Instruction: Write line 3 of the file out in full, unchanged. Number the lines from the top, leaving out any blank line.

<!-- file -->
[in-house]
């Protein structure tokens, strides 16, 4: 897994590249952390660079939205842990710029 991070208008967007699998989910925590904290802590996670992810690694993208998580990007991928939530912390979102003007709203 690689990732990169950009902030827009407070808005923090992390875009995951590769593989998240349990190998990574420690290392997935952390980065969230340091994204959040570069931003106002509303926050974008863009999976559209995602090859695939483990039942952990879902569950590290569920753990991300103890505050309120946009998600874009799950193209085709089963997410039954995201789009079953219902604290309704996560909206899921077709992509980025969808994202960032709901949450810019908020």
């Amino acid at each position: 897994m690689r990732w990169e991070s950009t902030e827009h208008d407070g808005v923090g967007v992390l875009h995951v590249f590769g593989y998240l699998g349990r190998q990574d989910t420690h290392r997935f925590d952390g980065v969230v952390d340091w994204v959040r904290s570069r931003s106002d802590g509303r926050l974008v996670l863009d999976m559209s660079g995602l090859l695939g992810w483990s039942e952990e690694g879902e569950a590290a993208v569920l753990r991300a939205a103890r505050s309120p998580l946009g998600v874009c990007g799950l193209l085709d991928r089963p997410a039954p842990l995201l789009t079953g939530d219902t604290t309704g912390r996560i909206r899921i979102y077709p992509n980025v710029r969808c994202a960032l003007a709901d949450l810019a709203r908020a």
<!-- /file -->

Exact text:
């Amino acid at each position: 897994m690689r990732w990169e991070s950009t902030e827009h208008d407070g808005v923090g967007v992390l875009h995951v590249f590769g593989y998240l699998g349990r190998q990574d989910t420690h290392r997935f925590d952390g980065v969230v952390d340091w994204v959040r904290s570069r931003s106002d802590g509303r926050l974008v996670l863009d999976m559209s660079g995602l090859l695939g992810w483990s039942e952990e690694g879902e569950a590290a993208v569920l753990r991300a939205a103890r505050s309120p998580l946009g998600v874009c990007g799950l193209l085709d991928r089963p997410a039954p842990l995201l789009t079953g939530d219902t604290t309704g912390r996560i909206r899921i979102y077709p992509n980025v710029r969808c994202a960032l003007a709901d949450l810019a709203r908020a």